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For their own good
Fifty years ago, they were screwed-up kids sent to the Florida School for Boys to be straightened out. But now they are screwed-up men, scarred by the whippings they endured. Read the story and see a video and portrait gallery.
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Subtle shades of race color this artwork
By MARTY CLEAR
Published May 4, 2007
The problem with plays that center on ideas rather than characters or plot lines, often, is that they devolve into polemics, diatribes or lectures.
The beauty of Thomas Gibbons' Permanent Collection is its stubborn refusal to take sides in the debate about racism at its core. Although Gibbons imbues all his characters with vehemence, he also allows them sufficient intellect; they're alternately, and sometimes simultaneously, reasonable and irrational. Audience allegiance with each character, and each point of view, shifts continually.
A cast largely made up of local theater stalwarts in the current production at Studio@620 brings added power to Gibbons' play, even if the wordiness occasionally compromises their efforts.
The premise is that an iconoclastic art collector has died and left his world-class collection to a small and traditionally African-American university. The collection is so comprehensive and so important it makes those of some major museums seem puny.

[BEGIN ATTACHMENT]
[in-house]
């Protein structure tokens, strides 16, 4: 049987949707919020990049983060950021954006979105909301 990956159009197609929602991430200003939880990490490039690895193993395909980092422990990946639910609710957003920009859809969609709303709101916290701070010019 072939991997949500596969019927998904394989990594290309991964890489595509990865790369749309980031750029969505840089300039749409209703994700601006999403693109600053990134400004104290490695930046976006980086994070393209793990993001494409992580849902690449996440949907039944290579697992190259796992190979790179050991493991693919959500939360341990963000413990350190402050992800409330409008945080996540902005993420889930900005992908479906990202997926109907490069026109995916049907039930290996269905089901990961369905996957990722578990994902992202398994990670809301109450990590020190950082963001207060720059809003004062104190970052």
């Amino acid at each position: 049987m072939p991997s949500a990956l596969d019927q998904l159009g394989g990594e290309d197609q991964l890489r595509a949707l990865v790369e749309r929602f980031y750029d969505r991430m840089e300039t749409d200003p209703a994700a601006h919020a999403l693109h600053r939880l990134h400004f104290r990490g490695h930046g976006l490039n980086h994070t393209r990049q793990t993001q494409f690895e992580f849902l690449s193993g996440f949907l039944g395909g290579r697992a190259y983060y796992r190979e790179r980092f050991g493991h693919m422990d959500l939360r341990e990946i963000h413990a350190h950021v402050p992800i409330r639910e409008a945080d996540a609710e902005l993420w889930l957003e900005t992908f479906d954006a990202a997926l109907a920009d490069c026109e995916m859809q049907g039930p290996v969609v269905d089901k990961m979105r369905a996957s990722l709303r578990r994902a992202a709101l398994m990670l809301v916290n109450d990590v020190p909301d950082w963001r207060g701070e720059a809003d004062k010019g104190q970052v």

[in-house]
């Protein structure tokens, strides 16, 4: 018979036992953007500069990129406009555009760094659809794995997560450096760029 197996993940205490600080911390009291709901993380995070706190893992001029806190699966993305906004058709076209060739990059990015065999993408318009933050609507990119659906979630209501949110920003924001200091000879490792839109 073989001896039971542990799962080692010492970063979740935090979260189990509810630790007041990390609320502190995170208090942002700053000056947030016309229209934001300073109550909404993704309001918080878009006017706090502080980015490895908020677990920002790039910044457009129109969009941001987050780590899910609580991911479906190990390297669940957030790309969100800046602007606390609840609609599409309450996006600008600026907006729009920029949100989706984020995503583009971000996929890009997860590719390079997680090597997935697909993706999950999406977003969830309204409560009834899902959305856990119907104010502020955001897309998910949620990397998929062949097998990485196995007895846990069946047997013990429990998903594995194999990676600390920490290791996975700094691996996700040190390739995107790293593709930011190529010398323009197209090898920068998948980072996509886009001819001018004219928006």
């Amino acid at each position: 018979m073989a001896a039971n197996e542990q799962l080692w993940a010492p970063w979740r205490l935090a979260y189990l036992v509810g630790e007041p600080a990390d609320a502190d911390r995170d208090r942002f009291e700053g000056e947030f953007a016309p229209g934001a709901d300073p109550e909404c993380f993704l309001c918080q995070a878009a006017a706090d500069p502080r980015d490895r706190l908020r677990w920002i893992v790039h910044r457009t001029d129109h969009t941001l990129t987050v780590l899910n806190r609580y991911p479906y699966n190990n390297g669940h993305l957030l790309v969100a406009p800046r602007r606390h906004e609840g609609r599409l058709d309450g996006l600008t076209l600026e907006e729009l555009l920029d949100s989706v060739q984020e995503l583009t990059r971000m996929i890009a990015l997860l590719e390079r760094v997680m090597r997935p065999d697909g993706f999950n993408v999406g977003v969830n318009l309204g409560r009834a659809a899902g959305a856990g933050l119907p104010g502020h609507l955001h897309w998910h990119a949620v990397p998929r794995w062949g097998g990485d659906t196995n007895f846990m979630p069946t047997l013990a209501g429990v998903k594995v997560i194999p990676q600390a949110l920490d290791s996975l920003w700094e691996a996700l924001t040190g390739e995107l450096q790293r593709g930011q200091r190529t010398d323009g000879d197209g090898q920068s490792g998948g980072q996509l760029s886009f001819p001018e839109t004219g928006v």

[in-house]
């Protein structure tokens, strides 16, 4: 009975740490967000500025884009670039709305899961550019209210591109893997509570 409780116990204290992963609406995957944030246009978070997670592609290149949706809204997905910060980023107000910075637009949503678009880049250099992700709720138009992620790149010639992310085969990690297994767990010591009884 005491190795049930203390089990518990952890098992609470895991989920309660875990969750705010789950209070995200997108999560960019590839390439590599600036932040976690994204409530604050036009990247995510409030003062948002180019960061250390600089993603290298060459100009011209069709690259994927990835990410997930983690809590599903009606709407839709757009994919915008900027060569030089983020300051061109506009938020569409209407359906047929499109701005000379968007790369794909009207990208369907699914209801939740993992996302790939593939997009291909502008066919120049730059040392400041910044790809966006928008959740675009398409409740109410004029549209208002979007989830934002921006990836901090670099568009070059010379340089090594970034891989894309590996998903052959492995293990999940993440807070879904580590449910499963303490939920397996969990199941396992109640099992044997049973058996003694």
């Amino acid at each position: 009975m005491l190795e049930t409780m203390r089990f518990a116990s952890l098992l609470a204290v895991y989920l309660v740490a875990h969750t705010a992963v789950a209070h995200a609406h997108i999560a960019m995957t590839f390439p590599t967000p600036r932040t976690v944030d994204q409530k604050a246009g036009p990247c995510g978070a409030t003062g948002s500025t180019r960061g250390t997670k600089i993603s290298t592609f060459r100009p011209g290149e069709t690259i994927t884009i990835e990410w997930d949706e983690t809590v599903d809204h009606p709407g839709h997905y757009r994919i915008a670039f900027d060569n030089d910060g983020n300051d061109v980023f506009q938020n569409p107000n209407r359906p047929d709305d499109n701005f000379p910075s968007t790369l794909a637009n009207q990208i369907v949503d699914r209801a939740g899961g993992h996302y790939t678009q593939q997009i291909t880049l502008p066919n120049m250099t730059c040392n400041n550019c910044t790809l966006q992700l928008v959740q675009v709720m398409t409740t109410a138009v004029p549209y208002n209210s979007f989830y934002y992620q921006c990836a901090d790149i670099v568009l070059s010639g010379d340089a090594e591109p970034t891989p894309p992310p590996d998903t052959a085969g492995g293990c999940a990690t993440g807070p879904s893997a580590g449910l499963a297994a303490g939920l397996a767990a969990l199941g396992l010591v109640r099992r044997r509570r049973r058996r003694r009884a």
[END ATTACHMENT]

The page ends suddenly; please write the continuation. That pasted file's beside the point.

Control of the collection is left to one university trustee, an African-American corporate executive. He is determined to make changes to the collection as it is displayed. He wants to add a few examples of African folk art.
His plan incenses a longtime staff member, who is adamant the displayed collection should remain exactly as it has for 50 years, nothing added or moved.
The new director sees everything - in life, business and art - in terms of race. The staffer sees nothing in those terms. Ultimately, Gibbons allows us to see racism in both points of view.
Bob Devin Jones is stately as Sterling North, the black executive. But Jones always lets us feel the rage and even hate seething just below his businesslike faade.
Matt Huffman is amiable as Jones' adversary, and not always appropriately so. His one-note performance often seems studied, and sometimes even insincere.
Through Sunday at Studio@620 620 First Ave. S, St. Petersburg. At 8 tonight and Saturday; 7 p.m. Sunday. $10 general, $5 seniors and students. (727) 895-6620.